Computational Mechanics

, Volume 38, Issue 4–5, pp 356–364 | Cite as

Improved Discontinuity-capturing Finite Element Techniques for Reaction Effects in Turbulence Computation

  • A. Corsini
  • F. Rispoli
  • A. Santoriello
  • T. E. Tezduyar
Original Paper


Recent advances in turbulence modeling brought more and more sophisticated turbulence closures (e.g. k-ɛ, k-ɛ -v 2-f, Second Moment Closures), where the governing equations for the model parameters involve advection, diffusion and reaction terms. Numerical instabilities can be generated by the dominant advection or reaction terms. Classical stabilized formulations such as the Streamline–Upwind/Petrov–Galerkin (SUPG) formulation (Brook and Hughes, comput methods Appl Mech Eng 32:199–255, 1982; Hughes and Tezduyar, comput methods Appl Mech Eng 45: 217–284, 1984) are very well suited for preventing the numerical instabilities generated by the dominant advection terms. A different stabilization however is needed for instabilities due to the dominant reaction terms. An additional stabilization term, called the diffusion for reaction-dominated (DRD) term, was introduced by Tezduyar and Park (comput methods Appl Mech Eng 59:307–325, 1986) for that purpose and improves the SUPG performance. In recent years a new class of variational multi-scale (VMS) stabilization (Hughes, comput methods Appl Mech Eng 127:387–401, 1995) has been introduced, and this approach, in principle, can deal with advection–diffusion–reaction equations. However, it was pointed out in Hanke (comput methods Appl Mech Eng 191:2925–2947) that this class of methods also need some improvement in the presence of high reaction rates. In this work we show the benefits of using the DRD operator to enhance the core stabilization techniques such as the SUPG and VMS formulations. We also propose a new operator called the DRDJ (DRD with the local variation jump) term, targeting the reduction of numerical oscillations in the presence of both high reaction rates and sharp solution gradients. The methods are evaluated in the context of two stabilized methods: the classical SUPG formulation and a recently-developed VMS formulation called the V-SGS (Corsini et al. comput methods Appl Mech Eng 194:4797–4823, 2005). Model problems and industrial test cases are computed to show the potential of the proposed methods in simulation of turbulent flows.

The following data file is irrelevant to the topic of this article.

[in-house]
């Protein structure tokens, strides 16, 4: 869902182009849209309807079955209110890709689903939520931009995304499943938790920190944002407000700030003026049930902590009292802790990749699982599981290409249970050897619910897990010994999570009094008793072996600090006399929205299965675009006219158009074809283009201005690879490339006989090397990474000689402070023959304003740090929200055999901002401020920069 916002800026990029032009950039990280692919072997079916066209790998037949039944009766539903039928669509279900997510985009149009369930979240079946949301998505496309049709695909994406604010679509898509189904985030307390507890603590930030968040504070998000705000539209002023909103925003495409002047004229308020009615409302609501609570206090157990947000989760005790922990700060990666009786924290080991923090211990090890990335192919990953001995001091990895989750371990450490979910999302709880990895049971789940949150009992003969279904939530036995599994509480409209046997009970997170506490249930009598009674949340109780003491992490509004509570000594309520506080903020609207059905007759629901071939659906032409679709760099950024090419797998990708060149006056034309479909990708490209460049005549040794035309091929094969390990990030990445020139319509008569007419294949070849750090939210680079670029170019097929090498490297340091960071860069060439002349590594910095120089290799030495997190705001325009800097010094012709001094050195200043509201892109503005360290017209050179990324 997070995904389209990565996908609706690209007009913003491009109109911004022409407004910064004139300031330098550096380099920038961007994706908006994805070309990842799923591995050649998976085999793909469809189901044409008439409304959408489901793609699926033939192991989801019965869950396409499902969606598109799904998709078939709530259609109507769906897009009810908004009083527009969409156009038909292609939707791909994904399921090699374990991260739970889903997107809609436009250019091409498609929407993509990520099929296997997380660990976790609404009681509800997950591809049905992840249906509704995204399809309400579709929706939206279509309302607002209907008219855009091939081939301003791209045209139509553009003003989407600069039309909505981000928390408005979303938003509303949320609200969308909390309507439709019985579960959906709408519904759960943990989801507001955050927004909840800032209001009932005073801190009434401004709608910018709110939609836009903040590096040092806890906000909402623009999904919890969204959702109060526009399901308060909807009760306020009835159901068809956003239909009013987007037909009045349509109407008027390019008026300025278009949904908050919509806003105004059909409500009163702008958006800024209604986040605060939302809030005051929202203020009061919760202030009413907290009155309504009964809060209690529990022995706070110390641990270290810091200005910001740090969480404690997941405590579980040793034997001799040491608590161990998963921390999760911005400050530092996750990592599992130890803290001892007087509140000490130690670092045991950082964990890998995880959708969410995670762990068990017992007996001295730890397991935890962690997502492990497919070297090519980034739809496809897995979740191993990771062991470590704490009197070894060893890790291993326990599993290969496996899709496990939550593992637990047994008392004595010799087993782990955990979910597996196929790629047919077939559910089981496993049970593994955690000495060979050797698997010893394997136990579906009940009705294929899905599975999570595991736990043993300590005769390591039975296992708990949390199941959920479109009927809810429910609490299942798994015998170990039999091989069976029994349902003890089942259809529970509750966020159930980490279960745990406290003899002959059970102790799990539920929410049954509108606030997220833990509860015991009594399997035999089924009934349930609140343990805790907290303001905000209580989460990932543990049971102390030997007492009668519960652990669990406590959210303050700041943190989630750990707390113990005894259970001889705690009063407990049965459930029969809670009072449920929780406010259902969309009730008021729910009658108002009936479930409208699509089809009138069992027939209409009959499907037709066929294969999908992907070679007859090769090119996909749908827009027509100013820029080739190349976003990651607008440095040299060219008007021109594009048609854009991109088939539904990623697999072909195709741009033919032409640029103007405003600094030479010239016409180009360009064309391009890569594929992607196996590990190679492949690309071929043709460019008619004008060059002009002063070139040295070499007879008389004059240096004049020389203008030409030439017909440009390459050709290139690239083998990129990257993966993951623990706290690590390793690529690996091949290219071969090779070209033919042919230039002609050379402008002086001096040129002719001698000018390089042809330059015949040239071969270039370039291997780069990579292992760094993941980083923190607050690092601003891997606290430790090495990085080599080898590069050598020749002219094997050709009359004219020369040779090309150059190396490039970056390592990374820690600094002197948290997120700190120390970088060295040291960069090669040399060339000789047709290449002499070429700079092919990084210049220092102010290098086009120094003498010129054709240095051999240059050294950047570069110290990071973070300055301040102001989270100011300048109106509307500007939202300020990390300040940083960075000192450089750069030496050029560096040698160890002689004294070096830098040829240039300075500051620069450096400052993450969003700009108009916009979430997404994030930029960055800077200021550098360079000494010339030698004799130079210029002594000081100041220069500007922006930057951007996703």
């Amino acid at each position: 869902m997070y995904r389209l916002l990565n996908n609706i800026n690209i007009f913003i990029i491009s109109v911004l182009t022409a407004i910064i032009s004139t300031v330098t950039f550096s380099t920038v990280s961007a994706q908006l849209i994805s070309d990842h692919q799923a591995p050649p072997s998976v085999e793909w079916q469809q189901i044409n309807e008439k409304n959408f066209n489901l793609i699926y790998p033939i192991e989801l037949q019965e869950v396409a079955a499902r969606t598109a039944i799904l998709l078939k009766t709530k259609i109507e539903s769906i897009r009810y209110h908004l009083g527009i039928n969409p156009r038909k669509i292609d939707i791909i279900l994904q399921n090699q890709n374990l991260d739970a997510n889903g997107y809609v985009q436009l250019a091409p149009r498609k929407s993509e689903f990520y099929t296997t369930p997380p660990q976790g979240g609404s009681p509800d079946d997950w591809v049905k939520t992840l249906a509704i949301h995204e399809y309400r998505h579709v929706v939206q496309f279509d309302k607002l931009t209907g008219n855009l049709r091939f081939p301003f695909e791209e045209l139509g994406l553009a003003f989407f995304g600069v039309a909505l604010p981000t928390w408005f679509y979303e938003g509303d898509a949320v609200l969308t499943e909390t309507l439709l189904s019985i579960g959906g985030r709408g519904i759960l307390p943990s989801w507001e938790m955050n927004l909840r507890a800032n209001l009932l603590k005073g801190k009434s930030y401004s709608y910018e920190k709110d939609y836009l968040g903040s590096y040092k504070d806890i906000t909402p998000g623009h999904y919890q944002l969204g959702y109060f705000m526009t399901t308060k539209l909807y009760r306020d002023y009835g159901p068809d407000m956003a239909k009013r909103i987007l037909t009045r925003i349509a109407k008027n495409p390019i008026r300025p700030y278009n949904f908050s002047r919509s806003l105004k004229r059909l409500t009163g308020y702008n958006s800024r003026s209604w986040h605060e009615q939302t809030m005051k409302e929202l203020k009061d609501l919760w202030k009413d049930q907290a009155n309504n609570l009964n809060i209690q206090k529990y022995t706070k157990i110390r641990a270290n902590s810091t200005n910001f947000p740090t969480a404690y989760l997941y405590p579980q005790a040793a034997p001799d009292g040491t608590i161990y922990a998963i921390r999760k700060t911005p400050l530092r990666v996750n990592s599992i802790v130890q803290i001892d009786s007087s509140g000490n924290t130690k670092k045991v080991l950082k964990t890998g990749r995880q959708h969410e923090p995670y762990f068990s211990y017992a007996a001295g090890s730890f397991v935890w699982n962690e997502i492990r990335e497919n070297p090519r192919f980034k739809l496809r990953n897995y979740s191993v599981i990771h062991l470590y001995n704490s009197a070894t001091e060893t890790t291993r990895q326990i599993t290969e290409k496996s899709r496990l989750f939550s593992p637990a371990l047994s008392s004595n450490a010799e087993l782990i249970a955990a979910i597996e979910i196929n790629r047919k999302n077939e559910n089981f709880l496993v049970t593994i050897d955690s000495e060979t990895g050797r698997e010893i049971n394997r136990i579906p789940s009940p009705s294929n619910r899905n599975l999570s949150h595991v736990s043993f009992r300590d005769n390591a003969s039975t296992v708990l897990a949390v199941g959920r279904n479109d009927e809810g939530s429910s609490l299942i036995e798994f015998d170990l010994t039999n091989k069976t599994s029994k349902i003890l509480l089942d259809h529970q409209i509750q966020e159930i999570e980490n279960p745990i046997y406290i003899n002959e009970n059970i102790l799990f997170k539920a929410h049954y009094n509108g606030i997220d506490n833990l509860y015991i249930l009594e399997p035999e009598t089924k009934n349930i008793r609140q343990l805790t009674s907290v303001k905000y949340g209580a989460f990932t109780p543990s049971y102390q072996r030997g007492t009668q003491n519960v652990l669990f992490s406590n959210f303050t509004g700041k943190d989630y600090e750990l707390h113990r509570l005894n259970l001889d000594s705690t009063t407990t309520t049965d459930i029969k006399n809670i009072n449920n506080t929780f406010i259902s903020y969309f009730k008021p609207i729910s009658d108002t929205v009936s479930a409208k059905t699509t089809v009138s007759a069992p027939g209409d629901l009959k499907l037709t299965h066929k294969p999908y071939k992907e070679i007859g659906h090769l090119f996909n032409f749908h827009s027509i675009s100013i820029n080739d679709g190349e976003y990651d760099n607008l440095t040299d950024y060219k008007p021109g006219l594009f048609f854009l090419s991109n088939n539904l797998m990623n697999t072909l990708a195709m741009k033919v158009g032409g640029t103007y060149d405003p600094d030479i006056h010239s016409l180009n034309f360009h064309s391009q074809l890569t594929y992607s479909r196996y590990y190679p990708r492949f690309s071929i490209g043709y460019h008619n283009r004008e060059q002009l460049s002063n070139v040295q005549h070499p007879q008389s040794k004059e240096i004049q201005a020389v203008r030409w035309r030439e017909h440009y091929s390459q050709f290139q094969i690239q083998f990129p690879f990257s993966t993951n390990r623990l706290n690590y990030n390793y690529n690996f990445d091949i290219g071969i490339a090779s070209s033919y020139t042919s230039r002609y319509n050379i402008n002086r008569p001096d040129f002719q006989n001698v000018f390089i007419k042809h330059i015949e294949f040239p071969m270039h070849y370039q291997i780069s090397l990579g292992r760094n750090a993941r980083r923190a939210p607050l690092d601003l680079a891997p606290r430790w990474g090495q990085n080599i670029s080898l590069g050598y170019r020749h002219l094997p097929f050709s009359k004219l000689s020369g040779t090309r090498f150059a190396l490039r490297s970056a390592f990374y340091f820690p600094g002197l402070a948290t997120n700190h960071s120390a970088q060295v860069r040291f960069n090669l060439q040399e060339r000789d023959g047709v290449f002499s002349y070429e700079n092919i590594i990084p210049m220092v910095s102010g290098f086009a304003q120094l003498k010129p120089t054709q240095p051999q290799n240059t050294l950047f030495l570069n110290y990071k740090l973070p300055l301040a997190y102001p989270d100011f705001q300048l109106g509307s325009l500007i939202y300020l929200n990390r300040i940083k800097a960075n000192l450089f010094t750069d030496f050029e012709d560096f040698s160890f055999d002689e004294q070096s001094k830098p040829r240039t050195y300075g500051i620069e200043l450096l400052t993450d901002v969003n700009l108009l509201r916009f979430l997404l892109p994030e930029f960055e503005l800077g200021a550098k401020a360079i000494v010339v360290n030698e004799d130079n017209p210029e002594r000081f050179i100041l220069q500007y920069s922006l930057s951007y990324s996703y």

Finite element Variational method Discontinuities 


Unable to display preview. Download preview PDF.

Unable to display preview. Download preview PDF.


  1. 1.
    Hauke G (2002) A simple subgrid scale stabilized method for the advection-diffusion-reaction equation. Comput Methods Appl Mech Eng 191:2925–2947CrossRefzbMATHMathSciNetGoogle Scholar
  2. 2.
    Tezduyar TE, Park YJ (1986) Discontinuity capturing finite element formulations for nonlinear convection-diffusion-reaction equations. Comput Methods Appl Mech Eng 59:307–325CrossRefzbMATHGoogle Scholar
  3. 3.
    Brooks AN, Hughes TJR (1982) Streamline upwind/Petrov–Galerkin formulations for convection dominated flows with particular emphasis on the incompressible Navier–Stokes equations. Comput Methods Appl Mech Eng 32:199–259CrossRefzbMATHMathSciNetGoogle Scholar